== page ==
Tip #15: The Association Game

Tip #15: Create calming associations with certain actions or objects.

The Why: A large part of overcoming anxiety is reprogramming your brain. Wow, seems a pretty big task.

In truth, it is. But there are many simple ways of doing so. 

pexels-photo-209728One of the most effective tools I have found to combat an oncoming panic attack is to build up positive associations with things in my daily routine. So, when anxiety tries to hit you with a curveball, you can whack it right back.

For instance, whenever I feel my breathing begin to quicken, I drink a tall glass of water and say to myself:

“I’ve done x now, I can calm down.”

The first few times I tried this, it had a negligible effect on my anxiety levels. I’d drink the water with shaking hands (creating a nice small ocean on my floor) and my head would still pound and my heart would still race.

But then, after about a week of conditioning myself to associate water with the end of a panic attack, whenever I drank it, I immediately felt far calmer and my symptoms subside.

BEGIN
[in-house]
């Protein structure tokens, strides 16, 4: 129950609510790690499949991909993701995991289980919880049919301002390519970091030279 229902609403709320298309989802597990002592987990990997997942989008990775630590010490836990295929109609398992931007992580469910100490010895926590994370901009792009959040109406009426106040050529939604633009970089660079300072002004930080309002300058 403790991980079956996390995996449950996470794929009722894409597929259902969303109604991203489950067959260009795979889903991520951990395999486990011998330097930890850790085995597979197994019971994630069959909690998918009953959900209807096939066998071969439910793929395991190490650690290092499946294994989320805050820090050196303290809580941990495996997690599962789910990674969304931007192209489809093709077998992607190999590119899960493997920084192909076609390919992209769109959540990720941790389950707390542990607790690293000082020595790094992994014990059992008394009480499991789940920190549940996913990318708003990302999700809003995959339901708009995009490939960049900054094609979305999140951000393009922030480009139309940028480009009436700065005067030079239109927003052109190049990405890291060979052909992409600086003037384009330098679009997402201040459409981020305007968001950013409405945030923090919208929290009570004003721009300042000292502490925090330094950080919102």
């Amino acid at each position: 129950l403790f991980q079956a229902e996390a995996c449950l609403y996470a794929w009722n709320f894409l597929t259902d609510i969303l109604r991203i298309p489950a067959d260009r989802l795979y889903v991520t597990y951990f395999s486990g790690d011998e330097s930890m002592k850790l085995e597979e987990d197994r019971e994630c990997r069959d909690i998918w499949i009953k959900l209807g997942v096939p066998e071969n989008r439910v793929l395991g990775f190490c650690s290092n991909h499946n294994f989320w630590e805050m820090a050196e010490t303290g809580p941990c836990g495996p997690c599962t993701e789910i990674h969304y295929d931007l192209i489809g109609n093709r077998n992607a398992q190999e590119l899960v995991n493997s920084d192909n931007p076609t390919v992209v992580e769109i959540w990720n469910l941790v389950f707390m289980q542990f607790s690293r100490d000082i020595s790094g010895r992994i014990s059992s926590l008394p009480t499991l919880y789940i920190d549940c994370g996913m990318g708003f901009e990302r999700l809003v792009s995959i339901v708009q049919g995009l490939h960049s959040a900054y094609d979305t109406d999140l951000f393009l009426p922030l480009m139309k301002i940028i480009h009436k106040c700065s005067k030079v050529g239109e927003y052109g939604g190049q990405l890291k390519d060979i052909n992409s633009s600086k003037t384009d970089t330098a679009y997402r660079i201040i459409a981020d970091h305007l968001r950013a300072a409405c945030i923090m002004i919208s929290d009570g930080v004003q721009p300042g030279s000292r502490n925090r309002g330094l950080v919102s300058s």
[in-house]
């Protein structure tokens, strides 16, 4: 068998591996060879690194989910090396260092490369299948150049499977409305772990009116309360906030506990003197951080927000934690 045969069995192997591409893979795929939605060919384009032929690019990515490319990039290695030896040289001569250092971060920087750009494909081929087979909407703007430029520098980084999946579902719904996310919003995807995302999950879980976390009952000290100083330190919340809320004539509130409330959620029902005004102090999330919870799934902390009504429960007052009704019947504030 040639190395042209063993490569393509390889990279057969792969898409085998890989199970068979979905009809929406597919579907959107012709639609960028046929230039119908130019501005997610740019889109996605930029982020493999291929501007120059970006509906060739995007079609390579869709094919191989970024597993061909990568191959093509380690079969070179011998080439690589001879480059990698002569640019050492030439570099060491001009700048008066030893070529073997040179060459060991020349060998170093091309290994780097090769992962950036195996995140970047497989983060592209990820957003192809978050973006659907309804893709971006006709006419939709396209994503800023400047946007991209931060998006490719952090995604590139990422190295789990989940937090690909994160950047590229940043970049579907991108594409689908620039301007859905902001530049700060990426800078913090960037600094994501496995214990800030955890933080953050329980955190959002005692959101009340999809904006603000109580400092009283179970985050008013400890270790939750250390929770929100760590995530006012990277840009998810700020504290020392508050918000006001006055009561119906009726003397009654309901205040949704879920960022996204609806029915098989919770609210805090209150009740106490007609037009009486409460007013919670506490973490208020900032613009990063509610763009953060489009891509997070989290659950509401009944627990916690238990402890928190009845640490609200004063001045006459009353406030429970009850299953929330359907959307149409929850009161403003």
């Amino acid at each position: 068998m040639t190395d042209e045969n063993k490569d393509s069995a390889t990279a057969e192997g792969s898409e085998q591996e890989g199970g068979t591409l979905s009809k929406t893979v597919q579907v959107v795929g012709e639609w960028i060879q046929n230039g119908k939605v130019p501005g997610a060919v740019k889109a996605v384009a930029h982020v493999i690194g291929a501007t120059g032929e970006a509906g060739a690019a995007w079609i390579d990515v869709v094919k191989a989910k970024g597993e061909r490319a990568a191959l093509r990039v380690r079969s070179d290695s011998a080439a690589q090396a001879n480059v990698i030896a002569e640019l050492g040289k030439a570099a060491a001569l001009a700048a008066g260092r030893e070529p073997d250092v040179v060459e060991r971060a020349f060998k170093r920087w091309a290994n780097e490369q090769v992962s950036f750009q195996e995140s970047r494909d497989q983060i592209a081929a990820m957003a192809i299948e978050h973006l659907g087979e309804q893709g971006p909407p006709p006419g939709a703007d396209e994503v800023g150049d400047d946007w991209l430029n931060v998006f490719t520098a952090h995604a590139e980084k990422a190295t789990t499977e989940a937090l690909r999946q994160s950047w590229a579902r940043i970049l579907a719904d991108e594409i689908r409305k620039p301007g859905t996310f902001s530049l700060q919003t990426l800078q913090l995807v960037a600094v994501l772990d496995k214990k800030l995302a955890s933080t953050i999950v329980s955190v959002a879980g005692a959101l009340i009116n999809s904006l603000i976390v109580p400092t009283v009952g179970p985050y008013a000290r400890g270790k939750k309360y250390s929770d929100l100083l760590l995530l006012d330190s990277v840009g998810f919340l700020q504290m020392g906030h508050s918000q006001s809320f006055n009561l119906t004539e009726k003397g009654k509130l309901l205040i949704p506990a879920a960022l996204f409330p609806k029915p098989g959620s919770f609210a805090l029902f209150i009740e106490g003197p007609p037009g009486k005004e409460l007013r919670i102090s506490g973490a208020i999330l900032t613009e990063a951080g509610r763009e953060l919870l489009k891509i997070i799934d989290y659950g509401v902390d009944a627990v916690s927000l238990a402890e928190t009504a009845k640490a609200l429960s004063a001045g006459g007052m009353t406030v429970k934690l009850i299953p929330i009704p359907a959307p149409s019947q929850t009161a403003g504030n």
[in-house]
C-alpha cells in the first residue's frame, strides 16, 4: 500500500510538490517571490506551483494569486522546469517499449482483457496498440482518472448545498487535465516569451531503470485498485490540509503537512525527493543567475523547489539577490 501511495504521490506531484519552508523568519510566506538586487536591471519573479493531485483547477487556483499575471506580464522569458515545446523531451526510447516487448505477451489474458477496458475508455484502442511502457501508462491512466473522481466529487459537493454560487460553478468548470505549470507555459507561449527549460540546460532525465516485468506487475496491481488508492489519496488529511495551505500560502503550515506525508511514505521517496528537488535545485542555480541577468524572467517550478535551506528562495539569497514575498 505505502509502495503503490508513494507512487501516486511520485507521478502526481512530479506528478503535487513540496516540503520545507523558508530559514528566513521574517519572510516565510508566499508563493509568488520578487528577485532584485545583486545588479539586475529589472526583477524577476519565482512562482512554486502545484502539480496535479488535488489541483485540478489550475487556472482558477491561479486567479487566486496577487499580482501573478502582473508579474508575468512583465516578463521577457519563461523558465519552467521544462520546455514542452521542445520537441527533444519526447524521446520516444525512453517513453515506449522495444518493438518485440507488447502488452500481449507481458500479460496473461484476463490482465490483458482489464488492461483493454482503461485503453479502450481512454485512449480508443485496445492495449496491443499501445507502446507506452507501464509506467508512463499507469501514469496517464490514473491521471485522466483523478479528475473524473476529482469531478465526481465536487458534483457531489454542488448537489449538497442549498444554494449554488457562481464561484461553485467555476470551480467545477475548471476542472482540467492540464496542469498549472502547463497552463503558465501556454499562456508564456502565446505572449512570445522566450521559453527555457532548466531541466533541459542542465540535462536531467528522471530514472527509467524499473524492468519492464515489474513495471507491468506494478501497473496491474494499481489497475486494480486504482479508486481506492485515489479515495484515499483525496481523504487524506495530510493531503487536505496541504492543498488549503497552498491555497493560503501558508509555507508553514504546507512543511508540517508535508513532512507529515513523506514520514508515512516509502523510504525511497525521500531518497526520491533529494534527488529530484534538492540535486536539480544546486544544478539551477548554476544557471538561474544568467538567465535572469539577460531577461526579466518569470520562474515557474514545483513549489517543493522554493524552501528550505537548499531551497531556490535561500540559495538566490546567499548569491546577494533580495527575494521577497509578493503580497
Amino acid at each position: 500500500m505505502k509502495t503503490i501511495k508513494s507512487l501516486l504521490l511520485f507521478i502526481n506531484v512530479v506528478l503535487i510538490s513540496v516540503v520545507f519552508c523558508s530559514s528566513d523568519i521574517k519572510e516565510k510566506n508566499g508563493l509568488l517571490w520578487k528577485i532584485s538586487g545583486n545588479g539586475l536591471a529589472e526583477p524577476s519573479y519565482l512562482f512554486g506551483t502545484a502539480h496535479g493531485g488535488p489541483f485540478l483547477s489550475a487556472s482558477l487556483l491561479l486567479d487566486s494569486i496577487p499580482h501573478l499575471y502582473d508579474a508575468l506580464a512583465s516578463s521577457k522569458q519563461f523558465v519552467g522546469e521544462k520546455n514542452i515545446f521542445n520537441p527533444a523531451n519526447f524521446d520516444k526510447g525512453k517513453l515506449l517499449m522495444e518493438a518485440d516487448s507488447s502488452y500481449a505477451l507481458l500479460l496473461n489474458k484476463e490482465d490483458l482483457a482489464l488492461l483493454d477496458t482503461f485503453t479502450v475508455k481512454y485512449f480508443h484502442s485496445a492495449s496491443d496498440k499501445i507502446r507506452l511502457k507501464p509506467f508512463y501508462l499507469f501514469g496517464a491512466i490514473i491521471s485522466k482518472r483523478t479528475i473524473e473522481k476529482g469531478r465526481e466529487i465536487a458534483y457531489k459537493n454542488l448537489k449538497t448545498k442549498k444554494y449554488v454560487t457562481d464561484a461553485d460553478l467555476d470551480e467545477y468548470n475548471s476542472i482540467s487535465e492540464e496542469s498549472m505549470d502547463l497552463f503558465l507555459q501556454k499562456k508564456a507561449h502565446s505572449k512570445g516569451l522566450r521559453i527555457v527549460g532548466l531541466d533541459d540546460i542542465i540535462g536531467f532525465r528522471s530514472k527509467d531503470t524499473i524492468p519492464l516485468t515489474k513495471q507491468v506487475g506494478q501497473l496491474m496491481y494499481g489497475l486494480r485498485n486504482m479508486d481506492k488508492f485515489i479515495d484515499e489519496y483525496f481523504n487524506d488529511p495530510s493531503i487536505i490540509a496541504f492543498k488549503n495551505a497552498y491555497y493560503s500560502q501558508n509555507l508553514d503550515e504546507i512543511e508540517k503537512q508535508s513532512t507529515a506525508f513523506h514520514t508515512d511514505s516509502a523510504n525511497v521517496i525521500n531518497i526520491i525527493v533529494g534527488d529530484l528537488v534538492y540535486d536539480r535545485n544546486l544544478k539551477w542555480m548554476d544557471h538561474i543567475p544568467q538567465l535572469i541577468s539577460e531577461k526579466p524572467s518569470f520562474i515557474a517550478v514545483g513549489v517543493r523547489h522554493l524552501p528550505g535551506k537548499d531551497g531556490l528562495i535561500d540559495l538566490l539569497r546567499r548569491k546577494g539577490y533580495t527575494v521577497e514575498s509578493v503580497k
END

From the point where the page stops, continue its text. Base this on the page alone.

I had successfully tricked my brain.

Your association can be anything: Going to the bathroom, high-fiving yourself, getting up and walking in a particular peculiar pattern (though this may get you some strange glances).

No matter what you choose, forcefully say to yourself “I’ve done this, I can calm down” whilst performing the act.

Imagine the neurones in your brain with tiny (very, very tiny) builders hats on. They see that their human is drinking lots of water.builder-2025358_1280

“Good”, they’ll say, “keeping us hydrated.”

But after a period of time, whenever their human drinks a full glass of water, they also hear their human say “It’s time to calm down now.”  After a while of seeing these two things in conjunction, the neurones will begin to build a brain-bridge (an association) between the two events, thinking that when their human drinks water, it’s safe enough to calm them down.

Clever neurones.

Remember, to defeat anxiety and trick your brain, it’s an association game. 

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